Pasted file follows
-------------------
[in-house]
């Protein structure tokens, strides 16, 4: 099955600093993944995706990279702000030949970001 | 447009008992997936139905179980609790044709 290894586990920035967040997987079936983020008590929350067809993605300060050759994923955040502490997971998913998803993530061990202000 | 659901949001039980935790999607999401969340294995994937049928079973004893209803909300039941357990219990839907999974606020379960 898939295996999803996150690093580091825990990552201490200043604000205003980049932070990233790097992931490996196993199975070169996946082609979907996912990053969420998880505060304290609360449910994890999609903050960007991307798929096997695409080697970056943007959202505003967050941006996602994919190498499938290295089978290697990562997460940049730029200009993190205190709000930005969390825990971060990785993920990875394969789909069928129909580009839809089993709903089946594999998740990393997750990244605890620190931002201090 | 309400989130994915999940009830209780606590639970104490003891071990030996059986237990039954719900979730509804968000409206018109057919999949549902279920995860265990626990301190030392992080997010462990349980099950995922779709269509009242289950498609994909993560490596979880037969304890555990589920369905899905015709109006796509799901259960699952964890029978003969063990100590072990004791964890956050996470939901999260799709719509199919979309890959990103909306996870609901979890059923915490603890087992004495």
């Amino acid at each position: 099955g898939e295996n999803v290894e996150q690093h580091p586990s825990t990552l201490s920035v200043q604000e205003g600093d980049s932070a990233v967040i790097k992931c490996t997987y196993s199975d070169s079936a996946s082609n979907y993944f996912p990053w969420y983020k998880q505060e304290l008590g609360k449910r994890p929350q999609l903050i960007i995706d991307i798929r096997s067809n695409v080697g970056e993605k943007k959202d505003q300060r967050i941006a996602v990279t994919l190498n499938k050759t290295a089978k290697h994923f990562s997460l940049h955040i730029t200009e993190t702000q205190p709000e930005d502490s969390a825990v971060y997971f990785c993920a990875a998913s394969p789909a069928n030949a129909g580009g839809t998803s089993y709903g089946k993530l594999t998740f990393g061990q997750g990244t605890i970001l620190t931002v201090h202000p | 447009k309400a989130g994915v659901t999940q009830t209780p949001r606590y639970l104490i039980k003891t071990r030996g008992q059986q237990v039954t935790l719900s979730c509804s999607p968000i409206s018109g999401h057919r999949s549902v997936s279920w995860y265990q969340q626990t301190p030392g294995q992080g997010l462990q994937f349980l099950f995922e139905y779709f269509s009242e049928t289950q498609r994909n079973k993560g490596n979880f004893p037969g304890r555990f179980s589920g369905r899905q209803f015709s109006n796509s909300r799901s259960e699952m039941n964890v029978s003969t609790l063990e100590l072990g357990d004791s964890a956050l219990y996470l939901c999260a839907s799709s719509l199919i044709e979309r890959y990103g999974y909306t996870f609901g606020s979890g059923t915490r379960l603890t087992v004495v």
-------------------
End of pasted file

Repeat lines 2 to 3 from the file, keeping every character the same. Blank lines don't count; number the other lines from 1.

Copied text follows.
């Protein structure tokens, strides 16, 4: 099955600093993944995706990279702000030949970001 | 447009008992997936139905179980609790044709 290894586990920035967040997987079936983020008590929350067809993605300060050759994923955040502490997971998913998803993530061990202000 | 659901949001039980935790999607999401969340294995994937049928079973004893209803909300039941357990219990839907999974606020379960 898939295996999803996150690093580091825990990552201490200043604000205003980049932070990233790097992931490996196993199975070169996946082609979907996912990053969420998880505060304290609360449910994890999609903050960007991307798929096997695409080697970056943007959202505003967050941006996602994919190498499938290295089978290697990562997460940049730029200009993190205190709000930005969390825990971060990785993920990875394969789909069928129909580009839809089993709903089946594999998740990393997750990244605890620190931002201090 | 309400989130994915999940009830209780606590639970104490003891071990030996059986237990039954719900979730509804968000409206018109057919999949549902279920995860265990626990301190030392992080997010462990349980099950995922779709269509009242289950498609994909993560490596979880037969304890555990589920369905899905015709109006796509799901259960699952964890029978003969063990100590072990004791964890956050996470939901999260799709719509199919979309890959990103909306996870609901979890059923915490603890087992004495």
């Amino acid at each position: 099955g898939e295996n999803v290894e996150q690093h580091p586990s825990t990552l201490s920035v200043q604000e205003g600093d980049s932070a990233v967040i790097k992931c490996t997987y196993s199975d070169s079936a996946s082609n979907y993944f996912p990053w969420y983020k998880q505060e304290l008590g609360k449910r994890p929350q999609l903050i960007i995706d991307i798929r096997s067809n695409v080697g970056e993605k943007k959202d505003q300060r967050i941006a996602v990279t994919l190498n499938k050759t290295a089978k290697h994923f990562s997460l940049h955040i730029t200009e993190t702000q205190p709000e930005d502490s969390a825990v971060y997971f990785c993920a990875a998913s394969p789909a069928n030949a129909g580009g839809t998803s089993y709903g089946k993530l594999t998740f990393g061990q997750g990244t605890i970001l620190t931002v201090h202000p | 447009k309400a989130g994915v659901t999940q009830t209780p949001r606590y639970l104490i039980k003891t071990r030996g008992q059986q237990v039954t935790l719900s979730c509804s999607p968000i409206s018109g999401h057919r999949s549902v997936s279920w995860y265990q969340q626990t301190p030392g294995q992080g997010l462990q994937f349980l099950f995922e139905y779709f269509s009242e049928t289950q498609r994909n079973k993560g490596n979880f004893p037969g304890r555990f179980s589920g369905r899905q209803f015709s109006n796509s909300r799901s259960e699952m039941n964890v029978s003969t609790l063990e100590l072990g357990d004791s964890a956050l219990y996470l939901c999260a839907s799709s719509l199919i044709e979309r890959y990103g999974y909306t996870f609901g606020s979890g059923t915490r379960l603890t087992v004495v």